1. Thank you Joy, for standing by to share your view, which I appreciate for two reasons. One, you are exactly right in analyzing human behavior and two, you talk about the need to establish the balance. Each child is unique in his own way; we may raise them with unconditional love yet they turn out to be different, have their own personality and opinions. Yes, a healthy balance of love and values is essential to exemplify what we want them to be. A child who is raised with affection and respect never forgets to give it back to society.

  7. Great topic today, Balroop. Very thought provoking. I think we may have loved our children too much to compensate for what may have been missing in our own childhood. Too much love can cause a big ego. Too little, causes the opposite problem—giving and giving without receiving or believing we deserve love back. Balance is the key, I think.

  8. Another well-balanced post on another insightful topic, Balroop. We all need self love as it’s important to our well-being and we do need to listen to ourselves and give ourselves what we want. But in some circumstances, you are so right in saying it can lead ato arrogance. As you mentioned, one bit of self-love shown or given to them by their parents can lead to indifferent behaviour, or if they are constantly told by their parents if they can have everything and anything. Personally, I never think I am the best as I feel I can learn from others around me and don’t have answers to all the questions in the world.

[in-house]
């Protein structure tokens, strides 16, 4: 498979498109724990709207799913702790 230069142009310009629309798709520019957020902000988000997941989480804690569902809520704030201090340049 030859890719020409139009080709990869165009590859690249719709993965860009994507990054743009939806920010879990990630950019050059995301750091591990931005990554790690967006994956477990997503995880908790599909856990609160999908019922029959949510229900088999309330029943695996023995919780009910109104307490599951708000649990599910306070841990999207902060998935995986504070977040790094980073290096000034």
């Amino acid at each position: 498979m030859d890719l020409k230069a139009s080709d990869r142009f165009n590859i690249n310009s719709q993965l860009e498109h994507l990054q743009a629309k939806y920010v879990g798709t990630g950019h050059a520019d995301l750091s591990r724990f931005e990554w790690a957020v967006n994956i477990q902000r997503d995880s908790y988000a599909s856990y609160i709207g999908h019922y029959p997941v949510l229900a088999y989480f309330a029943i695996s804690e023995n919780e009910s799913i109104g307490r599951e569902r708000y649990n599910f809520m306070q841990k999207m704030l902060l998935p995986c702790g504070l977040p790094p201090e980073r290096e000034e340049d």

1. There’s no harm in feeling the best and trying to accomplish what we want. What makes us different is feeling the same for our competitors and colleagues. When the means are right, there is no harm in winning or even losing.
      Thank you for sharing your thoughts Mabel. Stay blessed.

  9. I think self-love is a very thin rope or a line. You move a bit more to your left or right, it can cause problems. The current narcissist tendencies have also been propagated by brands and adverts. When you have been raised to believe that owning the so called “best” of everything means you have arrived, it leads to problems with personalities. While what you have mentioned here is on a similar line but I have touched a different aspect. It is important to be confident of one’s abilities and skills but “I’m the best” is only bound to doom and create problems for people around such person. I’m glad you have addressed a topic which is often ignored.